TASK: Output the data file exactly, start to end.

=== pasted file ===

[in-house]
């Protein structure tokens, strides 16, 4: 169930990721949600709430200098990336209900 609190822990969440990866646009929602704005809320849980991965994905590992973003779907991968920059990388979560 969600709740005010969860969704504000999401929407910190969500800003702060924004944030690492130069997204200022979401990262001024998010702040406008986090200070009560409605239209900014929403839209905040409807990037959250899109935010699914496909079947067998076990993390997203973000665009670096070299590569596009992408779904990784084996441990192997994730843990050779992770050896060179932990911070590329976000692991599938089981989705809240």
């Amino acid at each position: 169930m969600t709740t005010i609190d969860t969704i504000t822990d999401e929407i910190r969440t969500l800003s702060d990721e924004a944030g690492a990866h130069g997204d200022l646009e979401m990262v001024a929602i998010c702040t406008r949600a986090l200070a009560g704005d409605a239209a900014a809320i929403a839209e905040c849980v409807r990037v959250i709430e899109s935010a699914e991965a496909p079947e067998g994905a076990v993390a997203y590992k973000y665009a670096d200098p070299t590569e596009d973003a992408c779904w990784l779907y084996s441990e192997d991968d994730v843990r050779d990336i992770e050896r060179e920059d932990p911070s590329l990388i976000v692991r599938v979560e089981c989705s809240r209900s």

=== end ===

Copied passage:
[in-house]
């Protein structure tokens, strides 16, 4: 169930990721949600709430200098990336209900 609190822990969440990866646009929602704005809320849980991965994905590992973003779907991968920059990388979560 969600709740005010969860969704504000999401929407910190969500800003702060924004944030690492130069997204200022979401990262001024998010702040406008986090200070009560409605239209900014929403839209905040409807990037959250899109935010699914496909079947067998076990993390997203973000665009670096070299590569596009992408779904990784084996441990192997994730843990050779992770050896060179932990911070590329976000692991599938089981989705809240």
């Amino acid at each position: 169930m969600t709740t005010i609190d969860t969704i504000t822990d999401e929407i910190r969440t969500l800003s702060d990721e924004a944030g690492a990866h130069g997204d200022l646009e979401m990262v001024a929602i998010c702040t406008r949600a986090l200070a009560g704005d409605a239209a900014a809320i929403a839209e905040c849980v409807r990037v959250i709430e899109s935010a699914e991965a496909p079947e067998g994905a076990v993390a997203y590992k973000y665009a670096d200098p070299t590569e596009d973003a992408c779904w990784l779907y084996s441990e192997d991968d994730v843990r050779d990336i992770e050896r060179e920059d932990p911070s590329l990388i976000v692991r599938v979560e089981c989705s809240r209900s």